Advanced Usage

Bitscout Advanced Usage


Written by Vitaly Kamluk

4 minute read

Additional Recipes To Use Bitscout


The following recipes are valid for the users who

  1. successully established VPN connection to Bitscout container and got shell on it; is assumed to be the Bitscout instance over VPN. It may differ in your case if you use custom settings. The following description uses this IP as a reference to the Bitscout host over VPN.
  2. mapped the source drive with the help of system owner to device named evidence0 (/dev/host/evidence0 on the container). The device name may also differ in your case, but the following instructions assume this is the whole disk mapping on the expert’s container.

Disk Acquisition Over The Network

Sometimes expert may need to transfer the remote image over the network (if bandwidth allows and the image is relatively small). This can be achieved by using any of the methods below.

Simple Network Client Transfer

As far as there is TCP/IP connection over OpenVPN link between the expert’s host (running where the expert physically is) and the expert’s container (running on Bitscout), it’s possible to use simple standard Linux tools to transfer any file, including whole block device as following.

  1. Start listening TCP server on the container and redirect input from the source block device:
    # nc -l -p 2000 < /dev/host/evidence0
    Note that ports 2000-2009 are forwarded via VPN directly to the container.
  2. Start network client on the expert’s host and connect to the listening server over VPN:
    $ nc 2000 > evidence0.dd

To optimise the process you may add compression/decompression:

  1. On the container:
    # cat /dev/host/evidence0 | gzip -c | nc -l -p 2000
  2. On the expert’s host:
    $ nc 2000 | gzip -dc > evidence0.dd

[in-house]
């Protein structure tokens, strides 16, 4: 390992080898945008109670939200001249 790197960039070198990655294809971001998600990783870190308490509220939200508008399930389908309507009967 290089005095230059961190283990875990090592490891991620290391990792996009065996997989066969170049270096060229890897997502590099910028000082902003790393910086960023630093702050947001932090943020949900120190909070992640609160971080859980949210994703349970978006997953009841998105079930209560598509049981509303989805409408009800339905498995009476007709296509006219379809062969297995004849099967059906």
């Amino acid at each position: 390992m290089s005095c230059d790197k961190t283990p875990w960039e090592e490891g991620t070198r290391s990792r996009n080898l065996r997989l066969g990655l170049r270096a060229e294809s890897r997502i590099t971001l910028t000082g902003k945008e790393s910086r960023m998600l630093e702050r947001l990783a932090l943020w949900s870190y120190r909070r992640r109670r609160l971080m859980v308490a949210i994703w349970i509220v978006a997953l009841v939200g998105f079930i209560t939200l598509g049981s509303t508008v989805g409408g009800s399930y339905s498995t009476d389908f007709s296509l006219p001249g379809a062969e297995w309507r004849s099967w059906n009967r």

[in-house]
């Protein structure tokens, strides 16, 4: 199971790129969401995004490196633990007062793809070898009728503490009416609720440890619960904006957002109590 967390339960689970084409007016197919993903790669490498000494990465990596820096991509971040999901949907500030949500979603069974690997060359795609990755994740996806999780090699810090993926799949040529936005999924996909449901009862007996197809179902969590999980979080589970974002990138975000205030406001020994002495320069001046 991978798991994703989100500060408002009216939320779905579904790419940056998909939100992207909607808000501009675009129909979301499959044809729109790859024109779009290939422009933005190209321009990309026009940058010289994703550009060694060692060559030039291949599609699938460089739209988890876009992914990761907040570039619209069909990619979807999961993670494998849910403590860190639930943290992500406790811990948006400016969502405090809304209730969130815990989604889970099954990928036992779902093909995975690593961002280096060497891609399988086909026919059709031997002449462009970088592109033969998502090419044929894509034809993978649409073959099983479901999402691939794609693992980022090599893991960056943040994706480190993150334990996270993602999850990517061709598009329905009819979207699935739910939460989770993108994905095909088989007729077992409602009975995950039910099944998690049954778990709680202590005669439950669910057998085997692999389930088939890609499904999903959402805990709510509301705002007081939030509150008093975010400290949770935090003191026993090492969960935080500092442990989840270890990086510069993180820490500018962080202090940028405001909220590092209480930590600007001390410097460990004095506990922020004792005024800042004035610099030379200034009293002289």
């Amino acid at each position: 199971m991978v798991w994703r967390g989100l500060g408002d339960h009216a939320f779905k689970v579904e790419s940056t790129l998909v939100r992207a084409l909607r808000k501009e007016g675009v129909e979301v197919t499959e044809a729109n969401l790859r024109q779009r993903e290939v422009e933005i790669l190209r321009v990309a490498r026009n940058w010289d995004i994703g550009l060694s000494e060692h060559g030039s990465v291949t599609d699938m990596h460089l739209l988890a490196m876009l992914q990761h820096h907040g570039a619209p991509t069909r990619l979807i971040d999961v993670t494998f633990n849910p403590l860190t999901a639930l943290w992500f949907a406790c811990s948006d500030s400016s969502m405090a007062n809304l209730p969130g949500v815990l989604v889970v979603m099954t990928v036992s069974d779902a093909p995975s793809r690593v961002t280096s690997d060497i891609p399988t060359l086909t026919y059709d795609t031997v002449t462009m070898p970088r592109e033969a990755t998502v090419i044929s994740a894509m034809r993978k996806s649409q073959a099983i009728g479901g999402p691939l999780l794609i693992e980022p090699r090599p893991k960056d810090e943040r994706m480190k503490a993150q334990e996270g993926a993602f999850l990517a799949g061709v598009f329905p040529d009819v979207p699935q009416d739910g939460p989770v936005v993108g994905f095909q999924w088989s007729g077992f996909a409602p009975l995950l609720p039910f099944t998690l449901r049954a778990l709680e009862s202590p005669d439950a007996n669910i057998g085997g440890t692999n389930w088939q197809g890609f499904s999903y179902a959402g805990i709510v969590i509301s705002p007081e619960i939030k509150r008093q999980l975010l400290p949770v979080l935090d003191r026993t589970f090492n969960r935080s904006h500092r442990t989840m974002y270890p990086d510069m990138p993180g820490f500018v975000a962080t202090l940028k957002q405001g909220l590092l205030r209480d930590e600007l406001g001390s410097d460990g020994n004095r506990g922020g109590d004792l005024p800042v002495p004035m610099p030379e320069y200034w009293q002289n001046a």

If the disk is large or the network is slow you can use “pv” tool to monitor the transfer progress and speed. In this case you may want to run the following commands:

  1. On the container:
    # cat /dev/host/evidence0 | pv -s $(blockdev --getsize64 /dev/host/evidence0) | gzip -c | nc -l -p 2000
  2. On the expert’s host:
    $ nc 2000 | gzip -dc | > evidence0.dd

Using Network Block Device

If the network is unstable you may want to make use of the whole block device. It’s also very useful in other scenarios, such as booting a virtual machine from the remote disk drive on the expert’s host. In this case you need to use NBD (network block device) service. Starting from the medium size build, Bitscout comes with pre-installed nbd-server. Here is how you can make block device on the container appear locally on the expert’s host:

  1. On the container, mark the designated block device for export via nbd-server.
    Edit /etc/nbd-server/config to open start nbd-server listening on VPN-accessible port and add device information to export. Here is sample configuration file that does it:
  # If you want to run everything as root rather than the nbd user, you  
  # may either say "root" in the two following lines, or remove them  
  # altogether. Do not remove the [generic] section, however.  
    user = nbd  
    group = nbd 
    includedir = /etc/nbd-server/conf.d  
    port = 2000  
  # What follows are export definitions. You may create as much of them as  
  # you want, but the section header has to be unique.  
    exportname = /dev/host/evidence0  
  1. restart nbd-server on the container:
    # systemctl restart nbd-server.service

  2. On the expert’s host, load nbd kernel module and you can map the remote nbd export to your local nbd device:
    # modprobe nbd
    # nbd-client -N export 2000 /dev/nbd0

Note, that export is the own name of exported device. It may be changed, as well as port number or nbd device path. If the operation is successfull you should see something like
Negotiation: ..size = ****MB
bs=1024, sz=******** bytes

After that the /dev/nbd0 will contain data mapped from the remote export on the container, which enables the expert to acquire full disk image using regular dd, dc3dd or similar tools, i.e.
# dc3dd if=/dev/nbd0 hash=md5 of=./evidence0.dd log=./evidence0.dd.log
The evidence0.dd.log file will contain MD5 of the transfered disk image once the operation is completed.


Still Need Help?

Bitscout Bugs

If you find any bugs or problems with the project, please open an issue over on Github.


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